Atty. Gen. John Ashcroft is writing memos again.
The last time he fired off a directive that garnered widespread headlines was when he instructed his 94 U.S. attorneys' offices to slow-play fulfilling Freedom of Information Act requests. This time he's directing his federal prosecutors to only use plea bargains in "limited, narrow circumstances."
"In virtually all cases, prosecutors must bring the toughest charges available, yielding the toughest penalties under the sentencing guidelines," The Associated Press reported Ashcroft as saying in a speech Monday in Milwaukee.
It's an edict that a Levite would love.
Ashcroft's memo replaces a policy established by former Atty. Gen. Janet Reno that allowed prosecutors greater discretion in determining if the charges and potential punishment fit the crime.
More than 90 percent of the 60,000 cases handled by federal prosecutors in 2001 -- the last year for which complete figures are available -- resulted in plea bargains. Mr. Law and Order will have no more of that.
Prosecutors historically have used plea bargains to get defendants to cooperate in testifying against bigger fish in the criminal food chain. Plea bargains also act the same way that bacteria do in a septic tank: They keep things from clogging up.
If every individual charged with a federal offense goes to trial, the system will grind to a halt. Without plea bargains, the country would need hundreds of additional judges plus the ancillary personnel to try the cases.
And that's just the human capital needed. The country doesn't begin to have enough courtrooms.
Heaven forbid that Ashcroft would think pragmatically.
The plea bargain memo comes on the heels of Ashcroft's July 28 directive to all federal prosecutors outlining the Justice Department's policies on "downward departures," sentences that may be lighter than the federal sentencing guidelines.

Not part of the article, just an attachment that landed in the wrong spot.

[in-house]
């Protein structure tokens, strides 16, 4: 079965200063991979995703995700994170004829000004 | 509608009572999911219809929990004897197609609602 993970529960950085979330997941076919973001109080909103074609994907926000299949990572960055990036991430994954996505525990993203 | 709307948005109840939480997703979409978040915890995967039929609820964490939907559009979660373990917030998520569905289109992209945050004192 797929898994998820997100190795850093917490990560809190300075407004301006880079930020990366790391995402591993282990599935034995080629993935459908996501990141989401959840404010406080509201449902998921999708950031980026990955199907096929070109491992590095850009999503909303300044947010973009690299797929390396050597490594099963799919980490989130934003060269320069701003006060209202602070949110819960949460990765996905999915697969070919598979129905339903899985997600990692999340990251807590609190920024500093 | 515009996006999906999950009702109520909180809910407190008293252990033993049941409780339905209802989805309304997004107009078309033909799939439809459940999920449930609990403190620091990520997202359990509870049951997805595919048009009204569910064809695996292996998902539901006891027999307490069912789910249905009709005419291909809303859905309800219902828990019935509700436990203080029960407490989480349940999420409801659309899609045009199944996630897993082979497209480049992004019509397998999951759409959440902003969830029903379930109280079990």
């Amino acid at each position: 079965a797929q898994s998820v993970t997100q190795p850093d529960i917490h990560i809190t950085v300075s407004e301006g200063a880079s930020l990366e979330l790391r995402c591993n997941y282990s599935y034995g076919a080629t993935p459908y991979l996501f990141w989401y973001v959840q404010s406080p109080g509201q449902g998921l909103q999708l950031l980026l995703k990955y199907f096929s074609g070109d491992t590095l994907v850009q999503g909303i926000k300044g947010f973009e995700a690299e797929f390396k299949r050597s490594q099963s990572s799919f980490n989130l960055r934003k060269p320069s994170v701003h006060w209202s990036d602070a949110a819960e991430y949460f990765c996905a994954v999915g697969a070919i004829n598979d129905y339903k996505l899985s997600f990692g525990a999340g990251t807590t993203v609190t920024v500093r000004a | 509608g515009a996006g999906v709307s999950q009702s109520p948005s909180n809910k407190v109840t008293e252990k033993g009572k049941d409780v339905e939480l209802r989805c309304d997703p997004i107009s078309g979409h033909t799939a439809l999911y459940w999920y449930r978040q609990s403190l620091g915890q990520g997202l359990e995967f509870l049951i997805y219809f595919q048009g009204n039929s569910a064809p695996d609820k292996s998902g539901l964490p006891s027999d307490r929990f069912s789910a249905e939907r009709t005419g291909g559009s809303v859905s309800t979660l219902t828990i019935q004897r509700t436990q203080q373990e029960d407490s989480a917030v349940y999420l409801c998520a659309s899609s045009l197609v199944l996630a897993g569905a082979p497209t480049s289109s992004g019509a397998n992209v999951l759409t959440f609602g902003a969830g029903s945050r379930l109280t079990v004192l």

Prosecutors are not to "acquiesce" to departures except in rare occurrences. Should a judge impose a "downward departure" over the prosecutor's objections, the prosecutor is supposed to report it to the department.
Justice isn't the goal here. Well, at least not "equal" justice. Ashcroft isn't interested in tracking judges who impose sentences that are harsher than federal guidelines. He just wants a paper trail on judges who might exercise ... well, "judgment" in giving lighter sentences.
One supposes there's no such thing as a judge who can be too severe, at least not for Ashcroft.
The attorney general may be the target of the latest criticism, but other guilty parties lurk out of the spotlight: Congress and President Bush.
Congress passed the PROTECT Act. Bush signed it.
Never heard of the PROTECT Act? Yes, you have, but the part that got media coverage -- at least in Texas, where the story of little Amber Hagerman's abduction and slaying was big news -- was the federal version of the Amber Alert.
Tucked into this law are mandatory minimums for a few crimes and a directive to the U.S. Sentencing Commission to amend the U.S. Sentencing Guidelines "to ensure that the incidence of downward departures are substantially reduced."
Should he want a defense for his tough-guy act, Ashcroft could say he's just doing the bidding of Congress and the White House.
Federal sentencing guidelines have their place. Establishing a range of possible punishments for most crimes allows for nationwide consistency in how someone may be sentenced.
But judges must be allowed to depart from those guidelines. No two circumstances of a crime are identical.
Last week, the U.S. Judicial Conference of the United States voted to support the repeal of the PROTECT Act.
Three Supreme Court justices, including Chief Justice William H. Rehnquist and Justice Anthony M. Kennedy, are on the record as thinking that mandatory minimum sentences are unfair and that they take away the flexibility needed in the judicial process.
"It's not going to advance the cause of law enforcement, in my opinion, and it's going to set back the cause of fairness in sentencing," Justice Stephen G. Breyer said during a Sept. 21 talk reported by AP at the John F. Kennedy Library and Museum.
If one were prone to cynicism, a look at a calendar and Bush's poll numbers might reveal the reason for all this "lock-'em-up-and-throw-away-the-key" posturing.
Guess "compassionate" won't be the adjective used for "conservative" in Campaign 2004.